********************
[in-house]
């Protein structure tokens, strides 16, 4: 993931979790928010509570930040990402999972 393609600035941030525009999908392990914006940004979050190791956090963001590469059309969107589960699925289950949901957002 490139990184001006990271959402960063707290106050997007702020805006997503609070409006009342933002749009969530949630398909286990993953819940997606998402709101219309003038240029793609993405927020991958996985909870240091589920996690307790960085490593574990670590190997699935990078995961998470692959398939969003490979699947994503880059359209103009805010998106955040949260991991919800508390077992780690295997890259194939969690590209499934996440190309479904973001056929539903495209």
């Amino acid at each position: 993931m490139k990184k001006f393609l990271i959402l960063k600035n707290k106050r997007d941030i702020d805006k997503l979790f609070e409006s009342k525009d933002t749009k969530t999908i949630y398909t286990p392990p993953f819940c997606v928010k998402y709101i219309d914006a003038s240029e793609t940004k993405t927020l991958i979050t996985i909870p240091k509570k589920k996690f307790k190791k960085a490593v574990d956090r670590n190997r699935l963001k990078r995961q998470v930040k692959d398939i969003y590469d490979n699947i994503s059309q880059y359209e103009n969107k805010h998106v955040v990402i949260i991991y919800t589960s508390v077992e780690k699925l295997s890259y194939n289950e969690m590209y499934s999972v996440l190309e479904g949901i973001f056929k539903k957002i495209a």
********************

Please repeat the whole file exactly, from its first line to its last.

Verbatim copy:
[in-house]
């Protein structure tokens, strides 16, 4: 993931979790928010509570930040990402999972 393609600035941030525009999908392990914006940004979050190791956090963001590469059309969107589960699925289950949901957002 490139990184001006990271959402960063707290106050997007702020805006997503609070409006009342933002749009969530949630398909286990993953819940997606998402709101219309003038240029793609993405927020991958996985909870240091589920996690307790960085490593574990670590190997699935990078995961998470692959398939969003490979699947994503880059359209103009805010998106955040949260991991919800508390077992780690295997890259194939969690590209499934996440190309479904973001056929539903495209």
């Amino acid at each position: 993931m490139k990184k001006f393609l990271i959402l960063k600035n707290k106050r997007d941030i702020d805006k997503l979790f609070e409006s009342k525009d933002t749009k969530t999908i949630y398909t286990p392990p993953f819940c997606v928010k998402y709101i219309d914006a003038s240029e793609t940004k993405t927020l991958i979050t996985i909870p240091k509570k589920k996690f307790k190791k960085a490593v574990d956090r670590n190997r699935l963001k990078r995961q998470v930040k692959d398939i969003y590469d490979n699947i994503s059309q880059y359209e103009n969107k805010h998106v955040v990402i949260i991991y919800t589960s508390v077992e780690k699925l295997s890259y194939n289950e969690m590209y499934s999972v996440l190309e479904g949901i973001f056929k539903k957002i495209a």